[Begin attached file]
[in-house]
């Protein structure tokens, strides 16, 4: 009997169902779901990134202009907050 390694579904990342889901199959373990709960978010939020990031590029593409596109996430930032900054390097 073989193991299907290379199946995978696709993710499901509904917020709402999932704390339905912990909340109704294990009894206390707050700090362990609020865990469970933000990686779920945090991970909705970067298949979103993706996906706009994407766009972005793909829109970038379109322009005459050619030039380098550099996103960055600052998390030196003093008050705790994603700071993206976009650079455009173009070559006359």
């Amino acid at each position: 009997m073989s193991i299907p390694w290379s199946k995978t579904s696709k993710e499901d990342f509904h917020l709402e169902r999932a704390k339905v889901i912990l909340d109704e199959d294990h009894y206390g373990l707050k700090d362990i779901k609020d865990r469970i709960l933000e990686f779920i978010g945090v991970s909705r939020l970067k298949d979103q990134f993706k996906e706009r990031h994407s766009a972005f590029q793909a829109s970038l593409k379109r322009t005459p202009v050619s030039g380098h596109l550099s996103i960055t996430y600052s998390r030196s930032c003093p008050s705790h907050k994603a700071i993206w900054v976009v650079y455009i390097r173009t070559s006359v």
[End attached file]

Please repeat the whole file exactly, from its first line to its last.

[in-house]
């Protein structure tokens, strides 16, 4: 009997169902779901990134202009907050 390694579904990342889901199959373990709960978010939020990031590029593409596109996430930032900054390097 073989193991299907290379199946995978696709993710499901509904917020709402999932704390339905912990909340109704294990009894206390707050700090362990609020865990469970933000990686779920945090991970909705970067298949979103993706996906706009994407766009972005793909829109970038379109322009005459050619030039380098550099996103960055600052998390030196003093008050705790994603700071993206976009650079455009173009070559006359």
């Amino acid at each position: 009997m073989s193991i299907p390694w290379s199946k995978t579904s696709k993710e499901d990342f509904h917020l709402e169902r999932a704390k339905v889901i912990l909340d109704e199959d294990h009894y206390g373990l707050k700090d362990i779901k609020d865990r469970i709960l933000e990686f779920i978010g945090v991970s909705r939020l970067k298949d979103q990134f993706k996906e706009r990031h994407s766009a972005f590029q793909a829109s970038l593409k379109r322009t005459p202009v050619s030039g380098h596109l550099s996103i960055t996430y600052s998390r030196s930032c003093p008050s705790h907050k994603a700071i993206w900054v976009v650079y455009i390097r173009t070559s006359v």